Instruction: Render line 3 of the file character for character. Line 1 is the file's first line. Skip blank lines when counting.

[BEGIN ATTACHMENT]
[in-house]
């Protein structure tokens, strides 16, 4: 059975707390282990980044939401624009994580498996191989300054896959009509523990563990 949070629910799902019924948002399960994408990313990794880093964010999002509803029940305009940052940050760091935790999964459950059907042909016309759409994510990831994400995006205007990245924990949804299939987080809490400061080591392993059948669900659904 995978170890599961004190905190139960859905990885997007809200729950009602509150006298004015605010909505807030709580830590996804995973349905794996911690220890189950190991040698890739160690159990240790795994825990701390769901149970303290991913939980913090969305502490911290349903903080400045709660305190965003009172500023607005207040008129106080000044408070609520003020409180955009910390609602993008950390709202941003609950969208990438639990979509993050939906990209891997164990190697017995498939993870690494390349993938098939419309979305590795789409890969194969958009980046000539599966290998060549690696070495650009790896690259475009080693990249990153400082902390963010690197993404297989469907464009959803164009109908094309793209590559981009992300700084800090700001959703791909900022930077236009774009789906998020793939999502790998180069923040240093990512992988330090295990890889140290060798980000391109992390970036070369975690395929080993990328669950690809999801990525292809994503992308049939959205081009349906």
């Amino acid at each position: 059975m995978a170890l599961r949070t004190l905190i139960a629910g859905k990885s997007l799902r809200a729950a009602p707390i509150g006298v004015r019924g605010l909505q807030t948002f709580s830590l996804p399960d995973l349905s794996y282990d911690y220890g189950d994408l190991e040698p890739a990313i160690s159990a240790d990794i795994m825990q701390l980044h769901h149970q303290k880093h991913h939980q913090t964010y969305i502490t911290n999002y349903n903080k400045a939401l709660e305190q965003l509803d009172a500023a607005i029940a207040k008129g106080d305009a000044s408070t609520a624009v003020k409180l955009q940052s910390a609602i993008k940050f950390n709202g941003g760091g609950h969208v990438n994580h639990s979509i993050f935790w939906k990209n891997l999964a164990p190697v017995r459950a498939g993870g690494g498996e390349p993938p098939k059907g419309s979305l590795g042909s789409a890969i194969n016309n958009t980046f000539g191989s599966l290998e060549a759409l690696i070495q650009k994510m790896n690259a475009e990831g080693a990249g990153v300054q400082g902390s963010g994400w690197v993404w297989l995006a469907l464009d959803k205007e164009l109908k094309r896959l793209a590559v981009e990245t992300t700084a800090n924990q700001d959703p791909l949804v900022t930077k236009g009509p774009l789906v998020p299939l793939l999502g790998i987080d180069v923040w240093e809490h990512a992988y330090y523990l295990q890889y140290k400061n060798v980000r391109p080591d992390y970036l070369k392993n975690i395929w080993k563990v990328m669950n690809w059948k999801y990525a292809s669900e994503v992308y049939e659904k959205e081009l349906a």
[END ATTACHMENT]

């Amino acid at each position: 059975m995978a170890l599961r949070t004190l905190i139960a629910g859905k990885s997007l799902r809200a729950a009602p707390i509150g006298v004015r019924g605010l909505q807030t948002f709580s830590l996804p399960d995973l349905s794996y282990d911690y220890g189950d994408l190991e040698p890739a990313i160690s159990a240790d990794i795994m825990q701390l980044h769901h149970q303290k880093h991913h939980q913090t964010y969305i502490t911290n999002y349903n903080k400045a939401l709660e305190q965003l509803d009172a500023a607005i029940a207040k008129g106080d305009a000044s408070t609520a624009v003020k409180l955009q940052s910390a609602i993008k940050f950390n709202g941003g760091g609950h969208v990438n994580h639990s979509i993050f935790w939906k990209n891997l999964a164990p190697v017995r459950a498939g993870g690494g498996e390349p993938p098939k059907g419309s979305l590795g042909s789409a890969i194969n016309n958009t980046f000539g191989s599966l290998e060549a759409l690696i070495q650009k994510m790896n690259a475009e990831g080693a990249g990153v300054q400082g902390s963010g994400w690197v993404w297989l995006a469907l464009d959803k205007e164009l109908k094309r896959l793209a590559v981009e990245t992300t700084a800090n924990q700001d959703p791909l949804v900022t930077k236009g009509p774009l789906v998020p299939l793939l999502g790998i987080d180069v923040w240093e809490h990512a992988y330090y523990l295990q890889y140290k400061n060798v980000r391109p080591d992390y970036l070369k392993n975690i395929w080993k563990v990328m669950n690809w059948k999801y990525a292809s669900e994503v992308y049939e659904k959205e081009l349906a």